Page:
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Title: Magnesium status and magnesium therapy in cardiac surgery: a systematic review and meta-analysis focusing on arrhythmia prevention
Austin Authors: Fairley, Jessica L;Zhang, Ling;Glassford, Neil J;Bellomo, Rinaldo 
Affiliation: Alfred Hospital, Prahran, Victoria, Australia
School of Public Health and Preventive Medicine, Monash University, Prahran, Victoria, Australia
Department of Intensive Care, Austin Health, Heidelberg, Victoria, Australia
Department of Nephrology, West China Hospital of Sichuan University, Chengdu, Sichuan, China
Issue Date: Dec-2017
Date: 2017-06-21
Publication information: Journal of Critical Care 2017; 42: 69-77
Abstract: PURPOSE: To investigate magnesium as prophylaxis or treatment of postoperative arrhythmias in cardiac surgery (CS) patients. To assess impact on biochemical and patient-centered outcomes. MATERIALS AND METHODS: We searched MEDLINE, CENTRAL and EMBASE electronic databases from 1975 to October 2015 using terms related to magnesium and CS. English-Language RCTs were included involving adults undergoing CS with parenterally administered magnesium to treat or prevent arrhythmias, compared to control or standard antiarrythmics. We extracted incidence of postoperative arrhythmias, termination following magnesium administration and secondary outcomes (including mortality, length of stay, hemodynamic parameters, biochemistry). RESULTS: Thirty-five studies were included, with significant methodological heterogeneity. Atrial fibrillation (AF) was most commonly reported, followed by ventricular, supraventricular and overall arrhythmia frequency. Magnesium appeared to reduce AF (RR 0.69, 95% confidence interval (95%CI) 0.56-0.86, p=0.002), particularly postoperatively (RR 0.51, 95%CI 0.34-0.77, p=0.003) for longer than 24h. Maximal benefit was seen with bolus doses up to 60mmol. Magnesium appeared to reduce ventricular arrhythmias (RR=0.46, 95%CI 0.24-0.89, p=0.004), with a trend to reduced overall arrhythmias (RR=0.80, 95%CI 0.57-1.12, p=0.191). We found no mortality effect or significant increase in adverse events. CONCLUSIONS: Magnesium administration post-CS appears to reduce AF without significant adverse events. There is limited evidence to support magnesium administration for prevention of other arrhythmias.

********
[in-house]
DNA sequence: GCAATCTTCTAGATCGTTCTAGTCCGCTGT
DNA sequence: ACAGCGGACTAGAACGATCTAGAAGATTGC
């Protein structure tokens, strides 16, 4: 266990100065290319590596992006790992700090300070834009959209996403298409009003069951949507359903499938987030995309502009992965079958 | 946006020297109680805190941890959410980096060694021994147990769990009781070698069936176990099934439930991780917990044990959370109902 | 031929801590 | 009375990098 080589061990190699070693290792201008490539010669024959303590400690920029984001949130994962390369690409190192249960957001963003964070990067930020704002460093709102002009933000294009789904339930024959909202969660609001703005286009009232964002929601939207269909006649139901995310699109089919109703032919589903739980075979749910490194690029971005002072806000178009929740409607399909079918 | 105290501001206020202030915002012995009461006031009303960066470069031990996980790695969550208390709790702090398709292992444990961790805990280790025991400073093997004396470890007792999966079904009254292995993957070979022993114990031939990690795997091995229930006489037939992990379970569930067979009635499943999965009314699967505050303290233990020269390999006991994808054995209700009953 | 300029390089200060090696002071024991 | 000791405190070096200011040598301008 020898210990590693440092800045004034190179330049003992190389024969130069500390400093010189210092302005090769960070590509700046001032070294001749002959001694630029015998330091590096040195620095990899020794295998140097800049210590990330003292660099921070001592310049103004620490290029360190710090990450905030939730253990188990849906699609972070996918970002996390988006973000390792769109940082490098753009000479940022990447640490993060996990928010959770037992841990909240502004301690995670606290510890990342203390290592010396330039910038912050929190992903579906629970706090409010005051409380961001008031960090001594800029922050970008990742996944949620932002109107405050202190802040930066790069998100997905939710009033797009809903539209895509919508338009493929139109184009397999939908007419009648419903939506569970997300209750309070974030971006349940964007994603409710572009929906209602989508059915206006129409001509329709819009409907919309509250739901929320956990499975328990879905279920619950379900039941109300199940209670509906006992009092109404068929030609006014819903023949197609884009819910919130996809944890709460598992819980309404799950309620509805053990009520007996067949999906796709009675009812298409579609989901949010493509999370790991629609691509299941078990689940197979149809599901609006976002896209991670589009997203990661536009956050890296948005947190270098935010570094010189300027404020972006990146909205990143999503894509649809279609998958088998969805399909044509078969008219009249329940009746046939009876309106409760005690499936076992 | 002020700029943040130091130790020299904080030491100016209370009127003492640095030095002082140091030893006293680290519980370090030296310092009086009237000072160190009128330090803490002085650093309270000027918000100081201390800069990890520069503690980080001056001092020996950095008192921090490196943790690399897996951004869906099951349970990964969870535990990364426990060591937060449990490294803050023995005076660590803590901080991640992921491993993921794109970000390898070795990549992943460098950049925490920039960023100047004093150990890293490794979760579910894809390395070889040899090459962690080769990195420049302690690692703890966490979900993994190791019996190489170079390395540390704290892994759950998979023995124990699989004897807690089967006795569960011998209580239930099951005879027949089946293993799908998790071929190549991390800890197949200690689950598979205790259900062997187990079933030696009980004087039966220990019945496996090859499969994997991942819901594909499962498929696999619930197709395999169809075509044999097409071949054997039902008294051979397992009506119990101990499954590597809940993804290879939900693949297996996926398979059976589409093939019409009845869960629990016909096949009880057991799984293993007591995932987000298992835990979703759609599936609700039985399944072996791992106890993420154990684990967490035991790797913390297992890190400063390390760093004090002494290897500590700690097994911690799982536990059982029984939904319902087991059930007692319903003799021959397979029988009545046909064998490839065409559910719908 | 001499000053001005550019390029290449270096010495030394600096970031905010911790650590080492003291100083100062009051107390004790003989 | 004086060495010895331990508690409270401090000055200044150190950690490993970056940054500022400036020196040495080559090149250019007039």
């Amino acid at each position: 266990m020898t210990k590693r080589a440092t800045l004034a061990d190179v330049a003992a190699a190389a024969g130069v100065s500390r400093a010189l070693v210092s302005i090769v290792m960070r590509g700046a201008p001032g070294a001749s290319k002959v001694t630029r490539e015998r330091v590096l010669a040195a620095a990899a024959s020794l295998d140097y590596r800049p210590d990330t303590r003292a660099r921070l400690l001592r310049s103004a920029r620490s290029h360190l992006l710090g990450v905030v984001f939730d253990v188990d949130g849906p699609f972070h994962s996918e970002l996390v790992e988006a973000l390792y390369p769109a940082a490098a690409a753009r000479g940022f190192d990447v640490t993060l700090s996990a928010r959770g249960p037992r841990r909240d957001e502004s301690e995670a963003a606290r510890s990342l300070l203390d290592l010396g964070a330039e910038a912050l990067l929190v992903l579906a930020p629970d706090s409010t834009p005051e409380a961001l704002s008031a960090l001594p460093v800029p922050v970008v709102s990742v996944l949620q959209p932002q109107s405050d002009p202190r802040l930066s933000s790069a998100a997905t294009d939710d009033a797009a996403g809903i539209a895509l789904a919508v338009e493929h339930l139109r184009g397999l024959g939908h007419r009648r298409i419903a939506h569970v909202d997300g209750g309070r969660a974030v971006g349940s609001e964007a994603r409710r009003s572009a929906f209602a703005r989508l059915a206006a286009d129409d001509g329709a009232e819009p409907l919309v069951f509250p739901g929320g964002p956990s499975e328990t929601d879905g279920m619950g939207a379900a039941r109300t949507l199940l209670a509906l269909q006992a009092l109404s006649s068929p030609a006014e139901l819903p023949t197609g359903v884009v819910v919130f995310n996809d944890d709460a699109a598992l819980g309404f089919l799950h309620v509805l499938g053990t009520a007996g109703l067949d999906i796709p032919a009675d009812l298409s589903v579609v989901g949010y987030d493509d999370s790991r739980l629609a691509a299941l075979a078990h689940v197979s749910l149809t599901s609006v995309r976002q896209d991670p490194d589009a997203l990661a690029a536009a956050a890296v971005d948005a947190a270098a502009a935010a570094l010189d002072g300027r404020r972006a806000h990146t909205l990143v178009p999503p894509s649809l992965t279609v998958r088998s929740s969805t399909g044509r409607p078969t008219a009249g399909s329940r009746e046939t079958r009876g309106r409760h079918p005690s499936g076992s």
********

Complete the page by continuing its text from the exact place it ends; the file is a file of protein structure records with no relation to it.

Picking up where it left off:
DOI: 10.1016/j.jcrc.2017.05.038
Journal: Journal of Critical Care
PubMed URL:
Type: Journal Article
Subjects: Arrhythmia
Biochemical outcome
Critical illness
Electrolyte disturbance
Intensive care
Magnesium administration
Magnesium therapy
Patient-centered outcome
Appears in Collections:Journal articles

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